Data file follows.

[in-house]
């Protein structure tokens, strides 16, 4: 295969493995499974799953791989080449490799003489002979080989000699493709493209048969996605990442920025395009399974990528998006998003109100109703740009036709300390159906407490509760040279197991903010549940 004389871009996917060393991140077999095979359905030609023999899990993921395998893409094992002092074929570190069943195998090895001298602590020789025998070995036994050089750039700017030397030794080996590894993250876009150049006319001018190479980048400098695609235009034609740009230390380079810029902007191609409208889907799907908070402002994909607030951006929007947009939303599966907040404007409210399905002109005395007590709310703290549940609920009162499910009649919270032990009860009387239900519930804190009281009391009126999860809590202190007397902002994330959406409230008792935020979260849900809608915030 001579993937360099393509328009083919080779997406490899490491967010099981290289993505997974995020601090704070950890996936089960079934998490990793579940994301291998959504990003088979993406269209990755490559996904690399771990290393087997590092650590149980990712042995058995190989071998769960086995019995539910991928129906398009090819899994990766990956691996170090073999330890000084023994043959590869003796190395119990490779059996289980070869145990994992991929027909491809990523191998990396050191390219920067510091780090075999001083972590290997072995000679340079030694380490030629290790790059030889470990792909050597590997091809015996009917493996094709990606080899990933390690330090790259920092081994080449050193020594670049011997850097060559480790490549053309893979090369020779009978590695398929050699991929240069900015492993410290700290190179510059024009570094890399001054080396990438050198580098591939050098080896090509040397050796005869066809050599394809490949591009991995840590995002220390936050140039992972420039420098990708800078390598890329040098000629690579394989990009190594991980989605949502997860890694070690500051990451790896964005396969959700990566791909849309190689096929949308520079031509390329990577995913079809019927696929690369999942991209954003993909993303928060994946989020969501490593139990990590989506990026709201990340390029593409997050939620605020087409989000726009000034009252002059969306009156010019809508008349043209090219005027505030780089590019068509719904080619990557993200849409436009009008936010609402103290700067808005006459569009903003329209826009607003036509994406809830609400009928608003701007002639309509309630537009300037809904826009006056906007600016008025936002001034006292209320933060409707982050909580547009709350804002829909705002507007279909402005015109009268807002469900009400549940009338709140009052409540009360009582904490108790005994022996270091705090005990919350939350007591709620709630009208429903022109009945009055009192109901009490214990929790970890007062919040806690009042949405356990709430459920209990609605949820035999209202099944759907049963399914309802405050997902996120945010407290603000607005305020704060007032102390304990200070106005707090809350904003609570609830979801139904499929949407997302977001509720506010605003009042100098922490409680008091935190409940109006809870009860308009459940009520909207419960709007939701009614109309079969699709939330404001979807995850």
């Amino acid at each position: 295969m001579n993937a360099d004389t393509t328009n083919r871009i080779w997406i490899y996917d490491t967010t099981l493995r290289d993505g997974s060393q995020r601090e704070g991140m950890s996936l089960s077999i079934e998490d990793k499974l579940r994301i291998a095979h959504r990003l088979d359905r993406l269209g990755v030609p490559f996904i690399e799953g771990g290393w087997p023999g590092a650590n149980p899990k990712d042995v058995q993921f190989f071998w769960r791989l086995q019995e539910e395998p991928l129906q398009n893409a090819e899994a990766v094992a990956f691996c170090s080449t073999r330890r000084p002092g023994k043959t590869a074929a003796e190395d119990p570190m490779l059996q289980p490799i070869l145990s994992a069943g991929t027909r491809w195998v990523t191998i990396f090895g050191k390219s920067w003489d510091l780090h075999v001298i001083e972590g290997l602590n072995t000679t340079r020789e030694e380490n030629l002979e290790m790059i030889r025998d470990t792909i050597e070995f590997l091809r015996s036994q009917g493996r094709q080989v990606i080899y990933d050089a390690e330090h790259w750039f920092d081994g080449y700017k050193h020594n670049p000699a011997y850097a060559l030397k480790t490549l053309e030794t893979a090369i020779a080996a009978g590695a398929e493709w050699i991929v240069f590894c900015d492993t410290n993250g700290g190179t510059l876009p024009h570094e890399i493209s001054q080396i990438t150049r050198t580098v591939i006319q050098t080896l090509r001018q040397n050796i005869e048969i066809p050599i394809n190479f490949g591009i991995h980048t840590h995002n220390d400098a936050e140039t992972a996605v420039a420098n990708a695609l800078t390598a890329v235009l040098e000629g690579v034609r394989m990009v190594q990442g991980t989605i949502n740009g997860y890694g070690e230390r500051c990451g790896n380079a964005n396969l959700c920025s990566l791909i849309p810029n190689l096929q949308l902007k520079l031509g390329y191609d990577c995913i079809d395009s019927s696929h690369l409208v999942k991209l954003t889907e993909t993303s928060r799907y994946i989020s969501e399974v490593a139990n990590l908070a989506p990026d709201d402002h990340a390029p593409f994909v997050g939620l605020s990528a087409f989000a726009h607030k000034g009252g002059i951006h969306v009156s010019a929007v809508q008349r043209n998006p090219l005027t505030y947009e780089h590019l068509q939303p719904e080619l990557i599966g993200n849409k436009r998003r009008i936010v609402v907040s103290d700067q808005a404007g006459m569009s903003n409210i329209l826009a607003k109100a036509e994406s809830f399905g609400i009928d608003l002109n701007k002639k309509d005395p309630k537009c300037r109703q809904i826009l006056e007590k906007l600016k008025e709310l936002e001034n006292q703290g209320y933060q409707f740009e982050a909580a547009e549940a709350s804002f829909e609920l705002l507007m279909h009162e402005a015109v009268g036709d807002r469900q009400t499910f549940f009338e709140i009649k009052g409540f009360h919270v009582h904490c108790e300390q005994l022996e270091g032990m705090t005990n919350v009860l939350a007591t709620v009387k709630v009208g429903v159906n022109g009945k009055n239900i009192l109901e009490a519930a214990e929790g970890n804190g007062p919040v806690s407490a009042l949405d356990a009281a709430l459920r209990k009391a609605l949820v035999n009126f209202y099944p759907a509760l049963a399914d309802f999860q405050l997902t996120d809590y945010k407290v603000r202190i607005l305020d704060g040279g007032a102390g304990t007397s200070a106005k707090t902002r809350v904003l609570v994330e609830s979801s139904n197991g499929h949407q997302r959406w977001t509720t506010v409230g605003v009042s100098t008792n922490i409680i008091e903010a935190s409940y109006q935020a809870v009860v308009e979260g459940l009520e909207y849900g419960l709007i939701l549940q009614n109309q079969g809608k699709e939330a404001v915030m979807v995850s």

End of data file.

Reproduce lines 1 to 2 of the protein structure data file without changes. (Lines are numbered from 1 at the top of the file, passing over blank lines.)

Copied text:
[in-house]
């Protein structure tokens, strides 16, 4: 295969493995499974799953791989080449490799003489002979080989000699493709493209048969996605990442920025395009399974990528998006998003109100109703740009036709300390159906407490509760040279197991903010549940 004389871009996917060393991140077999095979359905030609023999899990993921395998893409094992002092074929570190069943195998090895001298602590020789025998070995036994050089750039700017030397030794080996590894993250876009150049006319001018190479980048400098695609235009034609740009230390380079810029902007191609409208889907799907908070402002994909607030951006929007947009939303599966907040404007409210399905002109005395007590709310703290549940609920009162499910009649919270032990009860009387239900519930804190009281009391009126999860809590202190007397902002994330959406409230008792935020979260849900809608915030 001579993937360099393509328009083919080779997406490899490491967010099981290289993505997974995020601090704070950890996936089960079934998490990793579940994301291998959504990003088979993406269209990755490559996904690399771990290393087997590092650590149980990712042995058995190989071998769960086995019995539910991928129906398009090819899994990766990956691996170090073999330890000084023994043959590869003796190395119990490779059996289980070869145990994992991929027909491809990523191998990396050191390219920067510091780090075999001083972590290997072995000679340079030694380490030629290790790059030889470990792909050597590997091809015996009917493996094709990606080899990933390690330090790259920092081994080449050193020594670049011997850097060559480790490549053309893979090369020779009978590695398929050699991929240069900015492993410290700290190179510059024009570094890399001054080396990438050198580098591939050098080896090509040397050796005869066809050599394809490949591009991995840590995002220390936050140039992972420039420098990708800078390598890329040098000629690579394989990009190594991980989605949502997860890694070690500051990451790896964005396969959700990566791909849309190689096929949308520079031509390329990577995913079809019927696929690369999942991209954003993909993303928060994946989020969501490593139990990590989506990026709201990340390029593409997050939620605020087409989000726009000034009252002059969306009156010019809508008349043209090219005027505030780089590019068509719904080619990557993200849409436009009008936010609402103290700067808005006459569009903003329209826009607003036509994406809830609400009928608003701007002639309509309630537009300037809904826009006056906007600016008025936002001034006292209320933060409707982050909580547009709350804002829909705002507007279909402005015109009268807002469900009400549940009338709140009052409540009360009582904490108790005994022996270091705090005990919350939350007591709620709630009208429903022109009945009055009192109901009490214990929790970890007062919040806690009042949405356990709430459920209990609605949820035999209202099944759907049963399914309802405050997902996120945010407290603000607005305020704060007032102390304990200070106005707090809350904003609570609830979801139904499929949407997302977001509720506010605003009042100098922490409680008091935190409940109006809870009860308009459940009520909207419960709007939701009614109309079969699709939330404001979807995850």